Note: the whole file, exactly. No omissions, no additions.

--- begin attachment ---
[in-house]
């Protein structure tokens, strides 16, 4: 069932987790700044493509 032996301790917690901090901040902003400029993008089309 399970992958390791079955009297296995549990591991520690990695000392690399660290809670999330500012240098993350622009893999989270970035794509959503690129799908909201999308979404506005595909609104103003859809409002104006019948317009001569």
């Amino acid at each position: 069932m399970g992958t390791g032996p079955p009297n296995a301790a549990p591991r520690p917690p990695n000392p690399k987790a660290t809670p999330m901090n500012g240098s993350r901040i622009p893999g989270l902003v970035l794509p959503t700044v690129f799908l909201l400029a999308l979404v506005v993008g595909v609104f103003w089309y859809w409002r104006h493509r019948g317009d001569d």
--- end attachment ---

[in-house]
């Protein structure tokens, strides 16, 4: 069932987790700044493509 032996301790917690901090901040902003400029993008089309 399970992958390791079955009297296995549990591991520690990695000392690399660290809670999330500012240098993350622009893999989270970035794509959503690129799908909201999308979404506005595909609104103003859809409002104006019948317009001569």
């Amino acid at each position: 069932m399970g992958t390791g032996p079955p009297n296995a301790a549990p591991r520690p917690p990695n000392p690399k987790a660290t809670p999330m901090n500012g240098s993350r901040i622009p893999g989270l902003v970035l794509p959503t700044v690129f799908l909201l400029a999308l979404v506005v993008g595909v609104f103003w089309y859809w409002r104006h493509r019948g317009d001569d």